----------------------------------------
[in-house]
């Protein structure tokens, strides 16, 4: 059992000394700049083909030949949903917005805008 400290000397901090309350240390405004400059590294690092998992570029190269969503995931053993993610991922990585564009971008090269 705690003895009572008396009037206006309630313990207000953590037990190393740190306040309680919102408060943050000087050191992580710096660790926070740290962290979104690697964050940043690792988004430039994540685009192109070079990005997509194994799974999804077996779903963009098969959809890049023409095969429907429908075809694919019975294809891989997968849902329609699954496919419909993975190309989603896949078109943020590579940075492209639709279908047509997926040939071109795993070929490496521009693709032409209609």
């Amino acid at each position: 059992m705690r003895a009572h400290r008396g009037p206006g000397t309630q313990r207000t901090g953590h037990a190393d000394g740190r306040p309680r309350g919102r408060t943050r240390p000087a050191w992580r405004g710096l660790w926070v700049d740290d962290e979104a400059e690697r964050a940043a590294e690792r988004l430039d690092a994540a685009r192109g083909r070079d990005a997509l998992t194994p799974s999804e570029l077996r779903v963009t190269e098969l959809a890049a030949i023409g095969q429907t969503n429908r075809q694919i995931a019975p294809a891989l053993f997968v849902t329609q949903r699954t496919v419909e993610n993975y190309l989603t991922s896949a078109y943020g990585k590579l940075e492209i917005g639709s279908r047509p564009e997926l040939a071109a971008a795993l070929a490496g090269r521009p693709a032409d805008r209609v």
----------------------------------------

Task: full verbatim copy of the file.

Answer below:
[in-house]
């Protein structure tokens, strides 16, 4: 059992000394700049083909030949949903917005805008 400290000397901090309350240390405004400059590294690092998992570029190269969503995931053993993610991922990585564009971008090269 705690003895009572008396009037206006309630313990207000953590037990190393740190306040309680919102408060943050000087050191992580710096660790926070740290962290979104690697964050940043690792988004430039994540685009192109070079990005997509194994799974999804077996779903963009098969959809890049023409095969429907429908075809694919019975294809891989997968849902329609699954496919419909993975190309989603896949078109943020590579940075492209639709279908047509997926040939071109795993070929490496521009693709032409209609």
């Amino acid at each position: 059992m705690r003895a009572h400290r008396g009037p206006g000397t309630q313990r207000t901090g953590h037990a190393d000394g740190r306040p309680r309350g919102r408060t943050r240390p000087a050191w992580r405004g710096l660790w926070v700049d740290d962290e979104a400059e690697r964050a940043a590294e690792r988004l430039d690092a994540a685009r192109g083909r070079d990005a997509l998992t194994p799974s999804e570029l077996r779903v963009t190269e098969l959809a890049a030949i023409g095969q429907t969503n429908r075809q694919i995931a019975p294809a891989l053993f997968v849902t329609q949903r699954t496919v419909e993610n993975y190309l989603t991922s896949a078109y943020g990585k590579l940075e492209i917005g639709s279908r047509p564009e997926l040939a071109a971008a795993l070929a490496g090269r521009p693709a032409d805008r209609v």